• If you are sitting, rest your arms on your legs or on the arm-rests of the chair;

  • If you are lying down, rest your arms beside your body.

  • It's better to practice the relaxation techniques with your eyes shut.

Breathing Exercise (Controlled Respiration)

  • Close your eyes;

  • Breathe in deeply and slowly, counting up to 3;

  • Drive the air that you breathe in down to your belly, and let it gradually fill your lungs completely;

  • Hold your breath for about 3 seconds;

  • Don’t be in a hurry; take the time you need;

  • Breathe out slowly, counting up to 5;

  • Don’t force your breathing too much: keep it fluid and regular;

  • Repeat the exercise;

  • Concentrate your attention on your rising belly and follow up as far as your chest;

  • Use your nose to breathe in and your mouth to breathe out;

  • As you are breathing, try to free your mind from any problems and worries you may have;

  • Imagine that your thoughts are drifting away together with the air that is leaving your body;

  • Remain calm and relaxed;

  • Concentrate on your breathing and repeat the exercise for about 10 minutes;

  • If you concentrate on your breathing, it is far less likely you will be captured by unpleasant thoughts.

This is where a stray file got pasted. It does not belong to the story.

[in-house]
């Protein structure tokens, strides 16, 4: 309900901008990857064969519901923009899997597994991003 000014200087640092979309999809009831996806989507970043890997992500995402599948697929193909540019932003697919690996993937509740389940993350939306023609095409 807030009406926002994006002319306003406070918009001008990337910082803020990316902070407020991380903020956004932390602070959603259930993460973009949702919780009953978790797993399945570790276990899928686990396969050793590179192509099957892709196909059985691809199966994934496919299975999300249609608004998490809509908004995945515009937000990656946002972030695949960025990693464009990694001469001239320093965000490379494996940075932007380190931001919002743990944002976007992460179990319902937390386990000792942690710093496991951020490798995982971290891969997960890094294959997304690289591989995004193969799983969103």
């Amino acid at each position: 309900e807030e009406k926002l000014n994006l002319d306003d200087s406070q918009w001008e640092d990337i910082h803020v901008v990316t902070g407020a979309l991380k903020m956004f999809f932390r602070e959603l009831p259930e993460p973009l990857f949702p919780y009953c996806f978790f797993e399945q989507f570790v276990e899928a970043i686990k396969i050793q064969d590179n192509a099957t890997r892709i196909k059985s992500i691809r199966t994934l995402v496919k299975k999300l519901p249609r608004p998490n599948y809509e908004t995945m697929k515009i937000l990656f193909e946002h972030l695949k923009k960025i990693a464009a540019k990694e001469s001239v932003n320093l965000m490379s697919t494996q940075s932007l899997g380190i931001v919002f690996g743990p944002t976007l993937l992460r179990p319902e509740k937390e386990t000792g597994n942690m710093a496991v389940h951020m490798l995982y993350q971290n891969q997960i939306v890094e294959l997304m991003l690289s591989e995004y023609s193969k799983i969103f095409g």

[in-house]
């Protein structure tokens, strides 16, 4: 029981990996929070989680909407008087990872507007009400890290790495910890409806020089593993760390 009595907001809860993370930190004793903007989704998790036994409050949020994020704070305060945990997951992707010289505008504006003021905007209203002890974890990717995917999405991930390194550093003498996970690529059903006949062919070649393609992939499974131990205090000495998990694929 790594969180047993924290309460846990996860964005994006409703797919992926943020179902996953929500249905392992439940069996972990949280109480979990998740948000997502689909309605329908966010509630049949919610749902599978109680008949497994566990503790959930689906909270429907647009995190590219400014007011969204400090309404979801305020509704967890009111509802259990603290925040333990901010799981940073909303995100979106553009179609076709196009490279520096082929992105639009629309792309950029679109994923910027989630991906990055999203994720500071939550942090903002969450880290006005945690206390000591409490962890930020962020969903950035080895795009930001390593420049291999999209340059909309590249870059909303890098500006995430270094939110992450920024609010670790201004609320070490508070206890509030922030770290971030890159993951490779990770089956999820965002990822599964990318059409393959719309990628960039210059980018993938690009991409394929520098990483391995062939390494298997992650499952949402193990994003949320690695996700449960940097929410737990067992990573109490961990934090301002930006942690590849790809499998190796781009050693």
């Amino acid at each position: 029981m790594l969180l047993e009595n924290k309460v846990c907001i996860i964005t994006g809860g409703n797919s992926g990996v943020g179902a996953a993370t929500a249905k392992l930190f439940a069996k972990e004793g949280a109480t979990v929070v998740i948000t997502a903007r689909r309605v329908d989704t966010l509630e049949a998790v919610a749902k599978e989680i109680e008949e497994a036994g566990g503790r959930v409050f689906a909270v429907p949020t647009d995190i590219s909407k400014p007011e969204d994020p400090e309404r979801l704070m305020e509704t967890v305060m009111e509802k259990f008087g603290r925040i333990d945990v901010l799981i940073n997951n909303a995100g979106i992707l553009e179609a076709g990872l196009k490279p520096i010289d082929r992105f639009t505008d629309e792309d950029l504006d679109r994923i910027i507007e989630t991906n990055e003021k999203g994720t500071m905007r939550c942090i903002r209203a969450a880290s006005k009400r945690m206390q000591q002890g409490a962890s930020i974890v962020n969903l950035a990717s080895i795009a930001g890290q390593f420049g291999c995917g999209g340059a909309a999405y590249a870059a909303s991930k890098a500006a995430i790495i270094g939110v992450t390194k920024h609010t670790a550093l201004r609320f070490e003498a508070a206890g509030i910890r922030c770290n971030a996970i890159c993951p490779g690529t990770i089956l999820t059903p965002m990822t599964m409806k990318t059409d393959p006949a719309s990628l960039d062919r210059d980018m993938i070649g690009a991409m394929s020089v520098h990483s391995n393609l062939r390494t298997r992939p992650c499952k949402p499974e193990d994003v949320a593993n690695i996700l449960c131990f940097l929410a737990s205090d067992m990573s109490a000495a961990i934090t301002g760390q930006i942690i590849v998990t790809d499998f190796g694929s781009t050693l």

Practice these exercises for a few days and you will be able to attain a state of relaxation very easily.

Progressive Muscle Relaxation (PMR)

This technique, PMR, based on the alternate contraction and release of certain muscle groups, was developed in the 1930s by the American physician and psycho-physiologist Edmund Jacobson.

Helpful Hints :-
  • To achieve the maximum degree of relaxation you will have to practice regularly. You must not allow more than 4 days to pass between one session and the next;

  • The duration of the exercise should be 30 - 45 minutes. During this time you should avoid any distractions;

  • It is important to wear loose, comfortable clothes. The room you practice in should have dim lighting and the temperature should be at a comfortable level;

  • Lie down on a hard surface with your legs lying slightly apart and let your arms rest on the side of your body. Let your feet relax and fall loosely outwards;

  • Before doing the exercise itself, breathe deeply, using the methods described above.

How to do Progressive Muscle Relaxation

  • Pull your toes back (upwards) towards your body, and maintain this position for 2-3 seconds. Release the tension and relax for about 15 seconds;

  • Now bend your toes forward as if trying to place the sole of your foot on the floor. Maintain this position for a while and then relax;

  • First with one leg and then with the other, contract the muscles in your leg, keeping your foot at an angle of 90 degrees. Maintain the tension for a while and then relax;

  • Contract the buttocks and pelvis, maintaining and then releasing the tension;

  • Contract your abdominal muscles, pulling in your belly. Maintain the position and then relax;